• In World Trigger, the superpowers generated by Border's Triggers are basically mass produced, standard issue weapons that can be equipped and wielded by anyone regardless of their Trion level or mastery of said weapon. One can even pick up and activate another user's Trigger Holder in a pinch, as was the case when Yuuma used Osamu's C-rank Trigger to fight a Marmod that was attacking the school.
  • Powers in Yamada-kun and the Seven Witches can all apparently be copied. Though of course, only one can be stored at a time, and it's overwritten by the next power if another power is copied.

    Comic Books 
  • The trope is common in Comic Book superhero worlds like The DCU and Marvel Universe. Marvel's Rogue, for example, can take others powers, either temporarily or permanently. There are other "borrowers" (such as Parasite from The DCU) and "copiers" (such as Mimic from the Marvel Universe) throughout both. There's even some Green Rocks on the DC side: pre-Crisis "Gold Kryptonite" could permanently rob Kryptonians of their powers and render them just like humans.
    • The character Sage from the Marvel Universe really stands out for this trope. Via her Awesome by Analysis powers she is able to jump-start, overclock, alter or even trigger mutant abilities.
    • Not counting Rogue, mentioned above, whose power as mentioned above is explicitly this), the X-Men's most egregious single victim of this trope is Psylocke. She started as a out as a telepath and precog and subsequently gone through so many power changes that her abilities seem to literally be gained or lost Depending on the Writer, sometimes without even a Hand Wave explanation.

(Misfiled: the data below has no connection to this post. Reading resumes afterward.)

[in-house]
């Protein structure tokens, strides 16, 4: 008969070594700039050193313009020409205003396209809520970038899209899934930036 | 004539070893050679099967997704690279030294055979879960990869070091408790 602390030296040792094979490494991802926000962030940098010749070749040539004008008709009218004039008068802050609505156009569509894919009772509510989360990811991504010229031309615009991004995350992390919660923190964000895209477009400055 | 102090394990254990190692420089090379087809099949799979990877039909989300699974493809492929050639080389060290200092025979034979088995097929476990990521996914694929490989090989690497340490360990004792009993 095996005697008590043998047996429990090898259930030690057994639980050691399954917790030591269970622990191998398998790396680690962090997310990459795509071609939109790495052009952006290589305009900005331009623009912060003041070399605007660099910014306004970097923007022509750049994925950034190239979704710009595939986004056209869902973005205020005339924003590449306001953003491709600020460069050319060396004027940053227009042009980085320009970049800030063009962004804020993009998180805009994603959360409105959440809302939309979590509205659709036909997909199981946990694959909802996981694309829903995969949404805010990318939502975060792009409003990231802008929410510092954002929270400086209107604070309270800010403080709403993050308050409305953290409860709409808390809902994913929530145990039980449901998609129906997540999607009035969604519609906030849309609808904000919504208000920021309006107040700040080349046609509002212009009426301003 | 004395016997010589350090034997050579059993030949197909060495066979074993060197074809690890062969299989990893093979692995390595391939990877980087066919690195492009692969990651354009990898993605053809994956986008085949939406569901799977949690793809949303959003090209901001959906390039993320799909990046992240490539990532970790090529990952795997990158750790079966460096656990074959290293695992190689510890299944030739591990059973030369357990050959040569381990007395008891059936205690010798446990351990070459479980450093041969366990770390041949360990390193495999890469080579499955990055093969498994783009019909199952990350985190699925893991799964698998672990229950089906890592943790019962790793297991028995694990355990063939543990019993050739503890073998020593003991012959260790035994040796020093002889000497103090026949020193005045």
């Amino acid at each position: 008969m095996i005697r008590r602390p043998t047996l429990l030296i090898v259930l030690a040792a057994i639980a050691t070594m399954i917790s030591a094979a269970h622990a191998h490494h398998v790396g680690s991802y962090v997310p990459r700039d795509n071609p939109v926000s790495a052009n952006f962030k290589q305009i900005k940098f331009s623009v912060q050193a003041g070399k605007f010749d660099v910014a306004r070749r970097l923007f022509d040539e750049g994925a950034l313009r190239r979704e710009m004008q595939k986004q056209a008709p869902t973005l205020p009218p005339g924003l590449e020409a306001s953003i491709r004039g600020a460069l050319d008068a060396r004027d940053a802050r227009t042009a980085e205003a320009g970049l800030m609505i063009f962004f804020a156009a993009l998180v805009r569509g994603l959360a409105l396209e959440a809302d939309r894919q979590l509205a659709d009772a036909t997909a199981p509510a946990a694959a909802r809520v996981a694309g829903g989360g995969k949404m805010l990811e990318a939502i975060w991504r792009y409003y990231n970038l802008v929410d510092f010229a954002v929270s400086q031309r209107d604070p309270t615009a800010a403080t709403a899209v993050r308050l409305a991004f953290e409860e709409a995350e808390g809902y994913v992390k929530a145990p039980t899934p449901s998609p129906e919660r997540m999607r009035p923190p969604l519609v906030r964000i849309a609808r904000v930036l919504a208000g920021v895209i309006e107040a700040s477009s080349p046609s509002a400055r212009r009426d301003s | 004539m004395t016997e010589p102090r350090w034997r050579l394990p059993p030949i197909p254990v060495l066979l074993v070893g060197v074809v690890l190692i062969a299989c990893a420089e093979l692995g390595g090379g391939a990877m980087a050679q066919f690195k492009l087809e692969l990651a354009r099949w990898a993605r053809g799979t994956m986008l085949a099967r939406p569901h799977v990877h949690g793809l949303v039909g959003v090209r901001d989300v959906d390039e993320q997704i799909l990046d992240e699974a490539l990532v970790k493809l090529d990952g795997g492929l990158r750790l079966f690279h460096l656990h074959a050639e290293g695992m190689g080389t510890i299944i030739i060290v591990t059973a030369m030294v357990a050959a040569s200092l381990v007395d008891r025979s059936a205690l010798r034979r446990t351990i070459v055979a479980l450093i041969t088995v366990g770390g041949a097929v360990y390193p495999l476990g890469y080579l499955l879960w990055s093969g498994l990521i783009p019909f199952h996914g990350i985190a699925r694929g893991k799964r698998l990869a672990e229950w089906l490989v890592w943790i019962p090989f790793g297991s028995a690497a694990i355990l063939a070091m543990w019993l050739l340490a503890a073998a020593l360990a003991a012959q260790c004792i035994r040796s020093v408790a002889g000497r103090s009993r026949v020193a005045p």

• Rogue herself takes it to a new level. She doesn't just borrow powers, but knowledge and skills as well. Everyone she's ever touched stays in there, and it's driven her to near madness before. However, she's also had all those past powers activated at once before (Sage did it, natch), sending her into one-woman army territory. It doesn't happen often because of the danger of losing herself (and being a Story-Breaker Power) but it's awesome to behold when it does.
    • Also the other side of the coin where devices or artifacts that render superhumans powerless apparently work on ALL superhumans, regardless of their type of powers or the origin of them. DC is worse about this than Marvel; Marvel usually just applies this to mutants, who get their powers from a particular genetic strand and could thus (at least with comic science) reasonably be repressed, but DC tends to have the same power-dampening collars work on (for example) Superman, Supergirl and Wonder Woman, despite the vast difference in the way their powers work and the source of them.